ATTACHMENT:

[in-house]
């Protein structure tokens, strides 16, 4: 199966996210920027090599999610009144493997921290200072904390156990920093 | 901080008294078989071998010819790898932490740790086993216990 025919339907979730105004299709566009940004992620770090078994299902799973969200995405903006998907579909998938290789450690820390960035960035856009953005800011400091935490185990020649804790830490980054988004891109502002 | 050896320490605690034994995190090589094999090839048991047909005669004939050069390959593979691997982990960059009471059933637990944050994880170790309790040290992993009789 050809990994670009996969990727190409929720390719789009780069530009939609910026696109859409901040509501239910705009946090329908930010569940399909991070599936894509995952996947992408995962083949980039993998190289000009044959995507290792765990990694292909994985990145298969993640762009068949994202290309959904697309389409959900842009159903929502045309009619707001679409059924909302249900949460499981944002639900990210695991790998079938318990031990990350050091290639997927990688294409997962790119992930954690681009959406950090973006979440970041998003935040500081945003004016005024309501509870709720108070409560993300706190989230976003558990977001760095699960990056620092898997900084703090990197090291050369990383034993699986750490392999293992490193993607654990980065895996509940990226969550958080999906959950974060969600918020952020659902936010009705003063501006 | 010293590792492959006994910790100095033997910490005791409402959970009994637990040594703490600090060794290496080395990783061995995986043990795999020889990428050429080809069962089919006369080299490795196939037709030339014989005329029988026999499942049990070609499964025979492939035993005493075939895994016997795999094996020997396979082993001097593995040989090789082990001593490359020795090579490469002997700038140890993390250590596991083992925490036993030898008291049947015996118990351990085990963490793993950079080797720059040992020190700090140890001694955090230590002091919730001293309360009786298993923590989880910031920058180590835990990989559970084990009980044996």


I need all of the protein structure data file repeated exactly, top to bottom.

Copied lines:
[in-house]
């Protein structure tokens, strides 16, 4: 199966996210920027090599999610009144493997921290200072904390156990920093 | 901080008294078989071998010819790898932490740790086993216990 025919339907979730105004299709566009940004992620770090078994299902799973969200995405903006998907579909998938290789450690820390960035960035856009953005800011400091935490185990020649804790830490980054988004891109502002 | 050896320490605690034994995190090589094999090839048991047909005669004939050069390959593979691997982990960059009471059933637990944050994880170790309790040290992993009789 050809990994670009996969990727190409929720390719789009780069530009939609910026696109859409901040509501239910705009946090329908930010569940399909991070599936894509995952996947992408995962083949980039993998190289000009044959995507290792765990990694292909994985990145298969993640762009068949994202290309959904697309389409959900842009159903929502045309009619707001679409059924909302249900949460499981944002639900990210695991790998079938318990031990990350050091290639997927990688294409997962790119992930954690681009959406950090973006979440970041998003935040500081945003004016005024309501509870709720108070409560993300706190989230976003558990977001760095699960990056620092898997900084703090990197090291050369990383034993699986750490392999293992490193993607654990980065895996509940990226969550958080999906959950974060969600918020952020659902936010009705003063501006 | 010293590792492959006994910790100095033997910490005791409402959970009994637990040594703490600090060794290496080395990783061995995986043990795999020889990428050429080809069962089919006369080299490795196939037709030339014989005329029988026999499942049990070609499964025979492939035993005493075939895994016997795999094996020997396979082993001097593995040989090789082990001593490359020795090579490469002997700038140890993390250590596991083992925490036993030898008291049947015996118990351990085990963490793993950079080797720059040992020190700090140890001694955090230590002091919730001293309360009786298993923590989880910031920058180590835990990989559970084990009980044996």